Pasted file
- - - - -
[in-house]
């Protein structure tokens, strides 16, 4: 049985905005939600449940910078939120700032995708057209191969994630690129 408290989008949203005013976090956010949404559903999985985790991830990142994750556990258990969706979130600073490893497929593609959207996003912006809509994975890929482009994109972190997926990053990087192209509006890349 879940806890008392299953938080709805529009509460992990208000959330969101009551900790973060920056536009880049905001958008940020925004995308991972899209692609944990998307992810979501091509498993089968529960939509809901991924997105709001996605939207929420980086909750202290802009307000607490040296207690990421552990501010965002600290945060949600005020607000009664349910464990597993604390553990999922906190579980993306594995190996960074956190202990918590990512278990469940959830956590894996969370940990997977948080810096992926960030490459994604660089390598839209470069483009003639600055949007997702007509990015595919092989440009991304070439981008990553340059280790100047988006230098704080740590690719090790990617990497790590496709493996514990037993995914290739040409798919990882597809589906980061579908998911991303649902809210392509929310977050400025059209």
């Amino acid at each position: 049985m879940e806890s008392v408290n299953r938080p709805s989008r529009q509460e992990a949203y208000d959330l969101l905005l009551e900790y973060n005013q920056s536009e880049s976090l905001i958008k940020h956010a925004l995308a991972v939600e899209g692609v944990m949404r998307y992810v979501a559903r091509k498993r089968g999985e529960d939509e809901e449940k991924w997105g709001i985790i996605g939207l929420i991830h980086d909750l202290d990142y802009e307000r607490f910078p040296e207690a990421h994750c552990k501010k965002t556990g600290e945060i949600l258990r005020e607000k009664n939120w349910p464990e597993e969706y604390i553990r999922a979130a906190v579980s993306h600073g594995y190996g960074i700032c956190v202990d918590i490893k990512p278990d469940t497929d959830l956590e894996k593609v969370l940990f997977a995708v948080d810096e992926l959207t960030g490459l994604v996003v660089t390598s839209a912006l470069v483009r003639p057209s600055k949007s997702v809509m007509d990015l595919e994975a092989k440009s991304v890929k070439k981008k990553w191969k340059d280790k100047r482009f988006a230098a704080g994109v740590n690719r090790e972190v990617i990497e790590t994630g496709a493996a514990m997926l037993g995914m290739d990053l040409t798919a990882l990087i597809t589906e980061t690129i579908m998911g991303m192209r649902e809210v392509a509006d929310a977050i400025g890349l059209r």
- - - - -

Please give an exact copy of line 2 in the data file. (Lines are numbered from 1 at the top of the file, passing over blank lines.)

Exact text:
């Protein structure tokens, strides 16, 4: 049985905005939600449940910078939120700032995708057209191969994630690129 408290989008949203005013976090956010949404559903999985985790991830990142994750556990258990969706979130600073490893497929593609959207996003912006809509994975890929482009994109972190997926990053990087192209509006890349 879940806890008392299953938080709805529009509460992990208000959330969101009551900790973060920056536009880049905001958008940020925004995308991972899209692609944990998307992810979501091509498993089968529960939509809901991924997105709001996605939207929420980086909750202290802009307000607490040296207690990421552990501010965002600290945060949600005020607000009664349910464990597993604390553990999922906190579980993306594995190996960074956190202990918590990512278990469940959830956590894996969370940990997977948080810096992926960030490459994604660089390598839209470069483009003639600055949007997702007509990015595919092989440009991304070439981008990553340059280790100047988006230098704080740590690719090790990617990497790590496709493996514990037993995914290739040409798919990882597809589906980061579908998911991303649902809210392509929310977050400025059209």